Passion Week

As Easter Sunday approaches, I was reflecting this morning on the events on the days leading up to the crucifixion and resurrection of Jesus Christ, also referred to as “Passion Week” or “Holy Week.”

You may be wondering why it is called “Passion Week” so here is the answer. The English word “passion” has its roots in the Latin passio, which means, simply, “suffering.” Its first recorded use is in early Latin translations of the Bible that appeared in the 2nd century A.D. and that describe the death of Jesus. Historically, then, the Passion of Christ refers to the suffering that Jesus the Messiah (Christ) endured for us.

Consider the importance of these events:

Teaching at the temple – to the very end of His earthly ministry, Jesus was teaching the Word of God. Some people accepted His teaching and followed Him, some were infuriated by what He said. Especially infuriating to some people were His words where He clearly claimed to be God-in-the-flesh.

Anointing for burial – while Jesus was at a house in Bethany, a jar of expensive fragrance was broken and poured on Him. The woman who did this was anointing Him for burial. This event took place at the home of Simon the leper, a person suffering from a terrible skin disease. This event at this place involving these people shows God’s amazing love for all people, even the outcasts of society.

Eating with His disciples – in the upper room, Jesus shared a meal with His disciples. At this meal, He gave the Passover meal new meaning: the bread represents His body, broken for our sins; the cup represents His blood, poured out to offer us salvation.

Praying in the garden – His praying was so intense that He was sweating drops of blood. The hour was so late that the disciples slept while He prayed. The location at the Garden of Gethsemane is on a small hill called the Mount of Olives, and overlooks the city of Jerusalem, which includes the hill called Golgotha.

The Arrest – when Judas Iscariot led a delegation to arrest Jesus, there was no doubt who was in charge: Jesus, the great “I AM.” Jesus submitted to the arrest because He came to give His life for our sins. He knew that His arrest would lead to the cross.

Remaining silent during the trials – as Jesus stood before the Sanhedrin, and Pilate, and Herod, His composure and careful choice of words – sometimes remaining absolutely silent – demonstrated a strength being human ability.

Enduring beatings, verbal abuse & agonizing pain – the soldiers took their most painful weapons of torture – leather straps laced with broken pottery, glass and rock – and whipped Jesus until His skin was ripped to shreds. They formed a crown of thorns – huge thorns – and shoved it onto His head. The soldiers and the crowd hurled insults at Him as He carried His cross to the place of crucifixion.

Filled with grace & mercy – as He suffered on the cross, He was focused on the forgiveness He was providing, on the salvation His death would offer to the thief on the cross and to all those in the crowd (that day and throughout the centuries) who would put their trust in Him. You hear His words so powerfully, “Father forgive them, for they know not what they do.”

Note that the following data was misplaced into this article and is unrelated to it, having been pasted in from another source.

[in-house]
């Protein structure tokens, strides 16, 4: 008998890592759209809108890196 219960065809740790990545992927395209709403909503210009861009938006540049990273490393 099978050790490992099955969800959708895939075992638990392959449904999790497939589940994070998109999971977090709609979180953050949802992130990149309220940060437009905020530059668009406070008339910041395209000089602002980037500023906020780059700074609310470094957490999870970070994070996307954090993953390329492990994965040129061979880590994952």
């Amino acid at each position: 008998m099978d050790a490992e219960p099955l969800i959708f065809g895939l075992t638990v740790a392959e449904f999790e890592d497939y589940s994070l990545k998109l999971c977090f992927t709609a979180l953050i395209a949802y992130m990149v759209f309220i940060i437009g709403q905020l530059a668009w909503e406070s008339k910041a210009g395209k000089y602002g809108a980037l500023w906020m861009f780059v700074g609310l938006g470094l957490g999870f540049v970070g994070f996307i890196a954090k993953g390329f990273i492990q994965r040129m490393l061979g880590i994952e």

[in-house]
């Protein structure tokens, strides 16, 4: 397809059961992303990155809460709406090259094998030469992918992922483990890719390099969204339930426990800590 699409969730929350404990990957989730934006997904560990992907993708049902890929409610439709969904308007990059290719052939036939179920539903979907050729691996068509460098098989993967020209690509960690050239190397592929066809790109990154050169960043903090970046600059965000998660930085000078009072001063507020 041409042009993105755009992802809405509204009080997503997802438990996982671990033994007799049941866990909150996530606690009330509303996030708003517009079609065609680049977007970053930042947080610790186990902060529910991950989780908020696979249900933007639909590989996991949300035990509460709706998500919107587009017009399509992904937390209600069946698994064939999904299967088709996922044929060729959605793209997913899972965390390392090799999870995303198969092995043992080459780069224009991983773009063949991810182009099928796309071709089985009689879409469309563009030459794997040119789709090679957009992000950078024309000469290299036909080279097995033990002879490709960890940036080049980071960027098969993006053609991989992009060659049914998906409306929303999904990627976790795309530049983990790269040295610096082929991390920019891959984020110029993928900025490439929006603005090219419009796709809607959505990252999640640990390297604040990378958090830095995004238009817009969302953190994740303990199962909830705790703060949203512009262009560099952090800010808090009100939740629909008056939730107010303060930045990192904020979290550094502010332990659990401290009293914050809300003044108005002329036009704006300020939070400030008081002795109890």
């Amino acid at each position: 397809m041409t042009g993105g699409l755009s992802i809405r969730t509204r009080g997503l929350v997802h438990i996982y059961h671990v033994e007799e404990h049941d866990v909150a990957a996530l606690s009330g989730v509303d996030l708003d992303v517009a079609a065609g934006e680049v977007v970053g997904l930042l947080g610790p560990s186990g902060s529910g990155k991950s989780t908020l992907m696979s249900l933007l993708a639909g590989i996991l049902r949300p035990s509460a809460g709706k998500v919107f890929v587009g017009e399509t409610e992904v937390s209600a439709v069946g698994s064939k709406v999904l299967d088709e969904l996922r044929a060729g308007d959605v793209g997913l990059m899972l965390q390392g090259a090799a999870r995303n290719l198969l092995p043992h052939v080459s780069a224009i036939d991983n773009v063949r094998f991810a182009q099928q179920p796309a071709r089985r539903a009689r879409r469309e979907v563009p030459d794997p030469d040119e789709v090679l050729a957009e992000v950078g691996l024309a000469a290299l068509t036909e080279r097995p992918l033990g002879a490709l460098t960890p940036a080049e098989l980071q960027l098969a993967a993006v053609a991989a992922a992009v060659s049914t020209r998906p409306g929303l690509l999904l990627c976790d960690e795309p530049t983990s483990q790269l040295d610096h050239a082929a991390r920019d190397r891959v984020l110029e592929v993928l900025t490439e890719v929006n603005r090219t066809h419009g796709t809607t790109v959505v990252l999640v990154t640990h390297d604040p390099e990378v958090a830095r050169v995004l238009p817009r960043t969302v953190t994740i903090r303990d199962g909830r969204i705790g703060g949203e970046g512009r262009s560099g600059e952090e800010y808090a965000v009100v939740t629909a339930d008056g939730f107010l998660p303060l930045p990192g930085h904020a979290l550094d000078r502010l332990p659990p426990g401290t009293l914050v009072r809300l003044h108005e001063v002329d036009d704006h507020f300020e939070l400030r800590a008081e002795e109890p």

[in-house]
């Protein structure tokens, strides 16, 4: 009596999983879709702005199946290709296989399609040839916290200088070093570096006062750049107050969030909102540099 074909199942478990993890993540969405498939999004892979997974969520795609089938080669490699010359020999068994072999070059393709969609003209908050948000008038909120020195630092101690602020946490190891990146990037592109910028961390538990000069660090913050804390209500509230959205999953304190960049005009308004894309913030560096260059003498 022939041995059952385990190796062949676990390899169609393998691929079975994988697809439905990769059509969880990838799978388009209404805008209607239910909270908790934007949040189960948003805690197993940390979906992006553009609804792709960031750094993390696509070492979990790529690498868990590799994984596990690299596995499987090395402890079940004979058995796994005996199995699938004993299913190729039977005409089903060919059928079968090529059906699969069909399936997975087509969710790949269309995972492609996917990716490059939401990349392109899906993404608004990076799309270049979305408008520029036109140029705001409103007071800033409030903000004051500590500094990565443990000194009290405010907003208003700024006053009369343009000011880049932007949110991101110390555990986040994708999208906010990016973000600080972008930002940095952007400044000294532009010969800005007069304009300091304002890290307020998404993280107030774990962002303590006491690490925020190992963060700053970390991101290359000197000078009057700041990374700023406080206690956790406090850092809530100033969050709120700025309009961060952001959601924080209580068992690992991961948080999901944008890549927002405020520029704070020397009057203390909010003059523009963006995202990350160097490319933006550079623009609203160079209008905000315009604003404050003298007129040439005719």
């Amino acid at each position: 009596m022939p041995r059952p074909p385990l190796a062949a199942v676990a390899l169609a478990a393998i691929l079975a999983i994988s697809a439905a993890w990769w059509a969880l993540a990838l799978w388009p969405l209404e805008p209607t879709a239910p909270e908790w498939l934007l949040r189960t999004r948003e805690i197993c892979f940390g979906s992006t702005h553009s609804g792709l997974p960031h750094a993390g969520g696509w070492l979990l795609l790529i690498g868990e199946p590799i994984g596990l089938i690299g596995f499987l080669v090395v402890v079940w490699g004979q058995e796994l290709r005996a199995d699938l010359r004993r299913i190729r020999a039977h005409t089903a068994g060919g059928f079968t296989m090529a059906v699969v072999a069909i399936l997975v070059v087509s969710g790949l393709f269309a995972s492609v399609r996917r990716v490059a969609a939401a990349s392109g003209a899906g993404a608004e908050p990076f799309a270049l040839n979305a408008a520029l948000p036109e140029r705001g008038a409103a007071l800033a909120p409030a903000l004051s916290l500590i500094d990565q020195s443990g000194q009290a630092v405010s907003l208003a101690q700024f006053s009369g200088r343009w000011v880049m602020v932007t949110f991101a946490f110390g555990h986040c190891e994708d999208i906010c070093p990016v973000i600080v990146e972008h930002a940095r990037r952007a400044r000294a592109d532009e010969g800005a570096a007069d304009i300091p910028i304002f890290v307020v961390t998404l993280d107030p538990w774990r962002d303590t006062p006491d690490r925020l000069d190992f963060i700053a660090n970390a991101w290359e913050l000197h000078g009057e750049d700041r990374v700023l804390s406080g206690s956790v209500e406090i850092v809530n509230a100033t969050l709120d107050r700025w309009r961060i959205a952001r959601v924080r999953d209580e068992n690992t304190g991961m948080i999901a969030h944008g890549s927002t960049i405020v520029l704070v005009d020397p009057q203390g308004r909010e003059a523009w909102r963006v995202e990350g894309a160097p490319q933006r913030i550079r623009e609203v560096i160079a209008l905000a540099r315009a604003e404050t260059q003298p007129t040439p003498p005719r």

Suffering & dying – Jesus could have called down legions of angels to take Him down from the cross. But He willingly died. He was the only person in history who did not deserve to die, yet He chose to give His life to atone for our sins. His death satisfied the holy wrath of God. He died to pay the ransom for our sins. His death was an atoning sacrifice for our sins – for all those who will trust in Him. Just before He died, He cried out, “It is finished.”

Buried in a tomb – hundreds of years before He lived, it was prophesied that the Messiah would be buried with the rich at His death. Jesus of Nazareth was born into a humble family, yet at His death a wealthy man named Joseph of Arimathea took Jesus’ body and placed it into a new tomb. Then, Roman guards were placed in front of the tomb to guard it, to make sure no one stole Jesus’ body to claim a resurrection.

Sorrow on Saturday – Jesus died on Friday (day 1). He was in the tomb all day on Saturday (day 2). At 6:00 PM on Saturday night, the Jews considered that was when Sunday began (day 3). For those 3 days, there was sorrow beyond belief for Jesus’ followers. They had heard Him prophecy His resurrection, but on Saturday the situation looked hopeless.

Alive! – Miraculously, Jesus rose from the dead on Sunday morning. God brought Him from the grave, the victorious Lord. He proved that He was victorious over death, sin, hell, Satan, and the grave. He is Lord over all. His resurrection proves that He can offer eternal life.

What is your response to all that Jesus did for you?

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8 thoughts on “Passion Week

  1. Could it have been so perfect? How precious our Savior to do such work for me!! But when my eyes are open, He is doing the same for me today and I’m so thankful I belong to Him. Luella Briggs

  2. Thank you Father God for your mercy, for accepting me as your beloved daughter in Christ. I dedicate my life to sharing your beautiful promise of Eternal Life with you in heaven. I will bless your name in song of joy forever. Your humble servant, Natalie

  3. I can only be thankful for salvation each day. I am limitted in my ability to fully comprehend the love of the Lord and the extent of His suffering because of sin.

  4. Pingback: The Passion Week – What Jesus Experienced Day by Day That Week | derekspain

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